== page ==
In the May 19, 1945 edition of the New Yorker magazine, the legendary press critic A. J. Liebling wrote a prescient article on what happened when Edward Kennedy, an Associated Press combat correspondent, defied military censorship to break one of the century’s biggest and most important stories.
His lead said that “the great row over Edward Kennedy’s Associated Press story of the signing of the German surrender at Reims served to point up the truth that if you are smart enough you can kick yourself in the seat of the pants, grab yourself by the back of the collar and throw yourself out on the sidewalk. This is an axiom that I hope will be taught to future students of journalism as Liebling’s Law.” Liebling titled his piece, “The AP surrender,” because AP, caving in to government pressure, led the attack on its own reporter by publicly censuring and then firing him. He cited the New York Times as leading the charge with a nasty editorial blasting Kennedy only two days after it had splashed Kennedy’s story on the front page with huge heads. Kennedy, the editorial intoned solemnly, had done a “grave disservice to the newspaper profession.”
The campaign to award a posthumous Pulitzer Prize to Edward Kennedy, the Associated Press reporter who defied political censorship to break the story of the German surrender on May 7, 1945, was given a historic boost at the 135th annual meeting of the California Press Association on Dec. 7, 2012 at the Marines Memorial Building in San Francisco.
See the video of the Cal Press panel on Kennedy after the jump. Read more »
"Pupils were all shot multiple times with a semiautomatic, officials say." New York Times Sunday edition (December 16, 2012). Guardian artist Louis Dunn comments. Click on the artwork to view the full-size image.
Thomas R. Julin, one of the top First Amendment attorneys in the country, emailed me this afternoon about the election suppression situation in Miami. Julin, an attorney with the firm of Hunton & Williams in Miami, reported that "the election situation here has been just unbelievably awful."Read more »
And so, thanks to Republican Governor Rick Scott and his Republican allies, the lines of voters were once again impossibly long at Florida voting places and many voters started chanting dramatically on national television, "Let us vote, let us vote, let us vote." It was a chant that rang throughout many battleground states where Republicans had the power to reduce early voting and implement other policies designed to keep the lines long and to make it as difficult as possible for prospective Democrats to exercise their constitutional right to vote. Read more »
The tale of what really happened on Halloween Eve in 1951 in Rock Rapids, Iowa. (Reprinted by popular demand.)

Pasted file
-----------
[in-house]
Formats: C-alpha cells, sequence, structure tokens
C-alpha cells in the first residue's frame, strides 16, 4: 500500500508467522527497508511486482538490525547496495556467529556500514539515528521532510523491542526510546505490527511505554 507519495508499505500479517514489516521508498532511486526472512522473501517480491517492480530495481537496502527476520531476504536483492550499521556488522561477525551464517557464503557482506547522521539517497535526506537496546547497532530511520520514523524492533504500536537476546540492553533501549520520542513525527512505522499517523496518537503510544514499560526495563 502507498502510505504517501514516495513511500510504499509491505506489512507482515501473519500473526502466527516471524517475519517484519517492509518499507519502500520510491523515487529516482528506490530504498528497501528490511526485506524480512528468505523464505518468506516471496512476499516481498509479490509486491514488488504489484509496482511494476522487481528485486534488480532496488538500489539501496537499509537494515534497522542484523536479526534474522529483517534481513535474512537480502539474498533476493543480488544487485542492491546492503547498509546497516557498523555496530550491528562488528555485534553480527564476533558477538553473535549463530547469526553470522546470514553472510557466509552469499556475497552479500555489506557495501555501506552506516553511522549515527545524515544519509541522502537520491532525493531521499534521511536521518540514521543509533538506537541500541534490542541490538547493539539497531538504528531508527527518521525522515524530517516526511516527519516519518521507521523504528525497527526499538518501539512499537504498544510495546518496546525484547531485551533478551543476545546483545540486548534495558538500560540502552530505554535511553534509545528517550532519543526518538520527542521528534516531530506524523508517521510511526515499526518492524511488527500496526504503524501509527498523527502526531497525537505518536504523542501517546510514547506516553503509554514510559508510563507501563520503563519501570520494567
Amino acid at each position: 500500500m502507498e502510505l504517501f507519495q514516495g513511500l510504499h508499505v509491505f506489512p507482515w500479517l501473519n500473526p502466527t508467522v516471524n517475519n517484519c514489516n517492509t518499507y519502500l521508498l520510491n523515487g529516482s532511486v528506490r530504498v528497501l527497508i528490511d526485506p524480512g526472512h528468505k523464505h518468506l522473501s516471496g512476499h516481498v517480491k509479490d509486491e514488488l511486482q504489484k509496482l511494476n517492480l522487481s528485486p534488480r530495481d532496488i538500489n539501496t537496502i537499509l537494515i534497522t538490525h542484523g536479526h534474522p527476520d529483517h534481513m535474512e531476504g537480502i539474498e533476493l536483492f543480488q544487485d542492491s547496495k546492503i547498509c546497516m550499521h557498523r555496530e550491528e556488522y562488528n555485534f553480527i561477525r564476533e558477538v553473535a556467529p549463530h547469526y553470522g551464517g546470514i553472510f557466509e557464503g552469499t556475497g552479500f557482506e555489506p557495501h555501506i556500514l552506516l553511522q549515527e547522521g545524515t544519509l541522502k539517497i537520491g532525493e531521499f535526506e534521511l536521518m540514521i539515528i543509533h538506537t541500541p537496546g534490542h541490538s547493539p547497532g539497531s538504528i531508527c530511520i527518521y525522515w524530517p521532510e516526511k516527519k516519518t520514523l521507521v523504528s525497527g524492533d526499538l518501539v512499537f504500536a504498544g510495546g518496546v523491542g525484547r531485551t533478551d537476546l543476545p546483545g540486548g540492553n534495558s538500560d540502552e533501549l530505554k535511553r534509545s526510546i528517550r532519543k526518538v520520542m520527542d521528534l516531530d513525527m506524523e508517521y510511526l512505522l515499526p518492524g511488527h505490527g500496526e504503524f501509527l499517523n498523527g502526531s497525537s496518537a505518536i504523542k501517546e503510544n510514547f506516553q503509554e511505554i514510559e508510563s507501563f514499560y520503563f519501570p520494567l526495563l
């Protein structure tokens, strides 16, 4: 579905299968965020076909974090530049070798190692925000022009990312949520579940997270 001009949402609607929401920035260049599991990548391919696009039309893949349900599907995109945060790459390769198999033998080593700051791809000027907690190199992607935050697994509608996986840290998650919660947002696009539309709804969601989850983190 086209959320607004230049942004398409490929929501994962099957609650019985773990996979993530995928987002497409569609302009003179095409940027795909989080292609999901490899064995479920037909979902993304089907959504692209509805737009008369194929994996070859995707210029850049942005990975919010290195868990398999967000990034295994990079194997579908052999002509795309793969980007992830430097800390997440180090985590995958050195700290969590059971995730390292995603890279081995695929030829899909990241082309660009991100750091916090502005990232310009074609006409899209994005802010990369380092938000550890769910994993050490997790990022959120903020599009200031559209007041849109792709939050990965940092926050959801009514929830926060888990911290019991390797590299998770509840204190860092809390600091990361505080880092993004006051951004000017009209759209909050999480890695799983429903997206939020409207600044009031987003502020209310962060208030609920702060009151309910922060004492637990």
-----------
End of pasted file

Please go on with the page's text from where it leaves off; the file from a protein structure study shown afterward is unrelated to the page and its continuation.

As I was preparing to update my annual Halloween blog, I checked Tuesday’s San Francisco Chronicle to see what the action looked like for Halloween on Wednesday.
The Giants had just swept the World Series and Kevin Fagan’s front page story caught the spirit of Wednesday’s parade and celebration, “We’re No. 1, let’s party, Celebration likely to bring a million to downtown SF.” There was no mention of Halloween in his story and the only reference to mischief on Halloween was a dire warning from Police Chief Gregg Suhr. “If you’re coming (to San Francisco) to do mischief, don’t come.” Read more »
Supervisors John Avalos, David Campos, Jane Kim, and Christina Olague earned profiles of courage for their votes to reinstate suspended Sheriff Ross Mirkarimi up against enormous pressure for a political assassination, accelerated by Mayor Lee’s demand for a pre-election vote.
And the other seven supervisors, well, they helped answer the question, who’s afraid of Willie Brown? Who’s afraid of Rose Pak?Read more »
(See the postscript for the Chronicle's shameful crucifixion coverage of Mirkarimi and a timely, newsworthy oped it refused to run by Mirkarimi's former girl friend. And how Chronicle columnist Debra Saunders ran the Nieves piece on her blog. Damn good for you, Debra Saunders.)
On Jan. 6, 2011, the Bay Citizen/New York Times broke a major investigative story headlined “Behind-the-Scenes Power Politics: The Making of Ed Lee.” The story by Gerry Shih detailed how then Mayor Gavin Newsom, ex-Mayor Willie Brown, and his longtime political ally Rose Pak orchestrated an “extraordinary political power play” to make Ed Lee the interim mayor to replace Newsom, the lieutenant governor-elect.
The story also outlined the start of a chain of events that leads to the vote by the San Francisco Board of Supervisors on Tuesday on whether Sheriff Ross Mirkarimi keeps his job.
Shih reported that “word had trickled out” that the supervisors had narrowed the list of interim candidates to three—then Sheriff Michael Hennessey, former Mayor Art Agnos, and Aaron Peskin, then chairman of the city’s Democratic party. But the contenders “were deemed too liberal by Pak, Brown, and Newsom, who are more moderate.” Read more »
As an advocate for the passage of the San Francisco Sunshine Ordinance in the early 1990s, I felt obligated to take my first and only City Hall position and serve as a founding member of the Sunshine Ordinance Task Force. I served for l0 years and helped with many other good members to build the task force into a strong and respected agency for helping citizens get access to records and meetings and hold city officials accountable for suppressing access and information.Read more »